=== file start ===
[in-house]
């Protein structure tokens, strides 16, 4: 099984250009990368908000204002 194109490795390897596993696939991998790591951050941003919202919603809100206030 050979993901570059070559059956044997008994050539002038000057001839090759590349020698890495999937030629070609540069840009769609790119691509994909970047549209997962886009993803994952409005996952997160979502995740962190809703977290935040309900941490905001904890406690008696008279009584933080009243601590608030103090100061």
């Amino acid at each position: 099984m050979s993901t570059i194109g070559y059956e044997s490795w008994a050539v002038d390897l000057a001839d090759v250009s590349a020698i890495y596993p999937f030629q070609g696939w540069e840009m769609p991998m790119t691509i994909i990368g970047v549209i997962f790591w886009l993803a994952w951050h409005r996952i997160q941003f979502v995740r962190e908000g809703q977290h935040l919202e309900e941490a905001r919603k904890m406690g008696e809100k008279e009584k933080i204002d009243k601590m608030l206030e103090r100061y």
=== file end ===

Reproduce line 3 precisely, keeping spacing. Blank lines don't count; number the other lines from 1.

């Amino acid at each position: 099984m050979s993901t570059i194109g070559y059956e044997s490795w008994a050539v002038d390897l000057a001839d090759v250009s590349a020698i890495y596993p999937f030629q070609g696939w540069e840009m769609p991998m790119t691509i994909i990368g970047v549209i997962f790591w886009l993803a994952w951050h409005r996952i997160q941003f979502v995740r962190e908000g809703q977290h935040l919202e309900e941490a905001r919603k904890m406690g008696e809100k008279e009584k933080i204002d009243k601590m608030l206030e103090r100061y």